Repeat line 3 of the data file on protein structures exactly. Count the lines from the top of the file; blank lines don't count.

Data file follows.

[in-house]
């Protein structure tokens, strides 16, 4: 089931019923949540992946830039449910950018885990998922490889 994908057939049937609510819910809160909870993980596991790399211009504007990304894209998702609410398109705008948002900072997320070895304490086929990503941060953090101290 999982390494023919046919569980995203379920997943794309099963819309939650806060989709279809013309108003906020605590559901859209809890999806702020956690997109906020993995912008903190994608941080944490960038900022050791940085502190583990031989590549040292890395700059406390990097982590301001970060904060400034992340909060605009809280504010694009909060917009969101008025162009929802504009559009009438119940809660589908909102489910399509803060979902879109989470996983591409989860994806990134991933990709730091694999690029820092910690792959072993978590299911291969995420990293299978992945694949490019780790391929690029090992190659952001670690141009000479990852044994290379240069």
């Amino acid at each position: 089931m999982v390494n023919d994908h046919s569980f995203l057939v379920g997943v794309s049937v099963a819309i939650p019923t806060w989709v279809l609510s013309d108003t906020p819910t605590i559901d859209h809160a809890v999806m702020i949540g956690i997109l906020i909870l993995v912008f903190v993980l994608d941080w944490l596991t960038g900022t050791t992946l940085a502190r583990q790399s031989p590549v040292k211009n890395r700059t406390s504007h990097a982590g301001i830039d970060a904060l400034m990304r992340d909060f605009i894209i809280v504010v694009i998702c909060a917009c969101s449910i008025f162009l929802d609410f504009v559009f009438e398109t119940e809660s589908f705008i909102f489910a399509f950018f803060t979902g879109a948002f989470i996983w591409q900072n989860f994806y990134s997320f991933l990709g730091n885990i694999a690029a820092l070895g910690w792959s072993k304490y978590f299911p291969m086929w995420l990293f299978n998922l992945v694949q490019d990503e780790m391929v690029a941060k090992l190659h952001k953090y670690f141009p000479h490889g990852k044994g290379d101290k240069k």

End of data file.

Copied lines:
């Amino acid at each position: 089931m999982v390494n023919d994908h046919s569980f995203l057939v379920g997943v794309s049937v099963a819309i939650p019923t806060w989709v279809l609510s013309d108003t906020p819910t605590i559901d859209h809160a809890v999806m702020i949540g956690i997109l906020i909870l993995v912008f903190v993980l994608d941080w944490l596991t960038g900022t050791t992946l940085a502190r583990q790399s031989p590549v040292k211009n890395r700059t406390s504007h990097a982590g301001i830039d970060a904060l400034m990304r992340d909060f605009i894209i809280v504010v694009i998702c909060a917009c969101s449910i008025f162009l929802d609410f504009v559009f009438e398109t119940e809660s589908f705008i909102f489910a399509f950018f803060t979902g879109a948002f989470i996983w591409q900072n989860f994806y990134s997320f991933l990709g730091n885990i694999a690029a820092l070895g910690w792959s072993k304490y978590f299911p291969m086929w995420l990293f299978n998922l992945v694949q490019d990503e780790m391929v690029a941060k090992l190659h952001k953090y670690f141009p000479h490889g990852k044994g290379d101290k240069k």